Posted by: Ron DuBour | September 9, 2020

Autumn Woods~by rldubour


 

 

Autumn Woods

Path through fall woods | Mother-Daughter Press

I see the autumn colors so beautiful and bright.
As I walk through the woods I reflect upon my life.
To look ahead and wonder what life has in store for me.
I can only think of all the possibilities.

I think about the things that I hold so deep inside.
I think about the ones I lost and try so not to cry.
I think about the things I like and what I like to do.
I think about so many things in which I have to choose.

I look at Mother Nature as I walk through the autumn woods.
I wonder what I would really change, if I really could?
I would not change anything for all seems so just right.
As I walk through the autumn woods, I reflect upon my life.

I think about the animals in which we share this earth.
Of every living creature and the values they are worth.
I think about the things I love and what they mean to me.
And thank the Lord for all the things that He has given me.

I love to dance; I love to sing and even writing too.
I love the little things in life and all there is to do.
I love my home and children that God has sent to me.
I love the world around me and the beauty that I see


Friday! Time for an American Hero! Today is:

 

Knowing your American Heroes

William Ellsworth “Dummy” Hoy (18962-1961)

Dummy Hoy - Wikipedia

Born in Houcktown, Ohio

William Ellsworth Hoy

At age three had meningitis

Left him deaf this baby boy.

 

Sent to study in Columbus the

Ohio State School for the Deaf.

Was class valedictorian

His ability was deft.

 

Shortly after graduating.

Opened his own shoe repair store.

Played baseball on the weekends

This love would bring a great deal more.

 

Signed a professional contract

With an Oshkosh, Wisconsin team.

The year was eighteen-eighty-six

To play pro ball was his dream.

 

To the Washington Nationals

Of the American Association.

The year was eighteen-eighty-eight

Major league baseball his vocation.

 

The most accomplished deaf player

In major league history.

For offense and his defense

Could not hear but sure could see.

 

Set many major league records

All during his career.

Played in all four different leagues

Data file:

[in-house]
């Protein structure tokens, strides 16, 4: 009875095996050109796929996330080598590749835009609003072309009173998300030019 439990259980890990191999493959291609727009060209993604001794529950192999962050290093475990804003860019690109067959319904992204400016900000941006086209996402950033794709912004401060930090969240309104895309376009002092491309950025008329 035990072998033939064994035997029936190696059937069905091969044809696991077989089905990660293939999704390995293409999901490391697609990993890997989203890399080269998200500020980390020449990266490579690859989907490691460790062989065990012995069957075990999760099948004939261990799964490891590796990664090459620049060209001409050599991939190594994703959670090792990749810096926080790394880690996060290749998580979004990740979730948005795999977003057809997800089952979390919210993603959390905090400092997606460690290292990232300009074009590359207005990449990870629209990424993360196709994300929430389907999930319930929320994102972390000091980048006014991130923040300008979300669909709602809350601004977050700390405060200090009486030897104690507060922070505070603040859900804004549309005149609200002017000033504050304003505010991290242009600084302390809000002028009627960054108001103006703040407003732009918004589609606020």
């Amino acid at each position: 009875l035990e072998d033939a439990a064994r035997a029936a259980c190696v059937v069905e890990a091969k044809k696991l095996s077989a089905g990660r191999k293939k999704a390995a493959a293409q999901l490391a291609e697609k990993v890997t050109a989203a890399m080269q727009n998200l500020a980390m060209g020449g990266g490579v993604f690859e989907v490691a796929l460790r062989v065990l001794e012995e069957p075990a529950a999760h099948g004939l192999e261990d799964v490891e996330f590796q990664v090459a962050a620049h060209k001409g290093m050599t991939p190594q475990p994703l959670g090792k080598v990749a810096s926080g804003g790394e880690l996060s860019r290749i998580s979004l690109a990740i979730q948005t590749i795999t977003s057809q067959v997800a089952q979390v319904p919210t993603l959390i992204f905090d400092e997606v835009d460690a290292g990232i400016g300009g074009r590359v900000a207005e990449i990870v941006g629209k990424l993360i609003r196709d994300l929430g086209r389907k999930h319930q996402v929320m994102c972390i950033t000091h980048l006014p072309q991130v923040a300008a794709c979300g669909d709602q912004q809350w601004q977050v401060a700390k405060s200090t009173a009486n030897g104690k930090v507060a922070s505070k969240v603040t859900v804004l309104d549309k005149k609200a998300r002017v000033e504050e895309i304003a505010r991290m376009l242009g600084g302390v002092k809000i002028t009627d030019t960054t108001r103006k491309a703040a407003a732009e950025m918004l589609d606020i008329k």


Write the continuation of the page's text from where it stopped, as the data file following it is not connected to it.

Gave his fans reason to cheer.

 

Hoy and his wife Anna-Maria

Retired and bought a dairy farm.

A hero for not just deaf people

All of baseball knew his charm.

 

Two months before his death

At the age of ninety-nine.

Nineteen-sixty-one World Series

Threw the first ball and did fine.

 

Even though this man was deaf

And Dummy was his nickname.

He conquered all his dreams

And hangs in three Halls of Fame.

 

AUTHOR NOTES: Born in the small town of Houcktown, Ohio, Hoy became deaf after suffering from meningitis at age three, and went on to graduate from the Ohio State School for the Deaf in Columbus as class valedictorian. He opened a shoe repair store in his hometown and played baseball on weekends, earning a professional contract in 1886 with an Oshkosh, Wisconsin team which was managed by Frank Selee in 1887. In 1888, with the Washington Nationals of the American Association. Hoy became the third deaf player in the major leagues, after pitcher Ed Dundon and catcher Tom Lynch. In his rookie year he led the league in stolen bases (although the statistic was defined differently prior to 1898), and also finished second with 69 walks while batting .274. At 5’4″ and batting left-handed, he was able to gain numerous walks with a small strike zone, leading the league twice and compiling an excellent .386 career on base percentage. He is noted for being the most accomplished deaf player in major league history, and is credited by some sources with causing the establishment of signals for safe and out calls

He held the major league record for games in center field (1,726) from 1899 to 1920, set records for career putouts (3,958) and total chances (4,625) as an outfielder, and retired among the leaders in outfield games (2nd; 1,795), assists (7th; 273), and double plays (3rd; 72).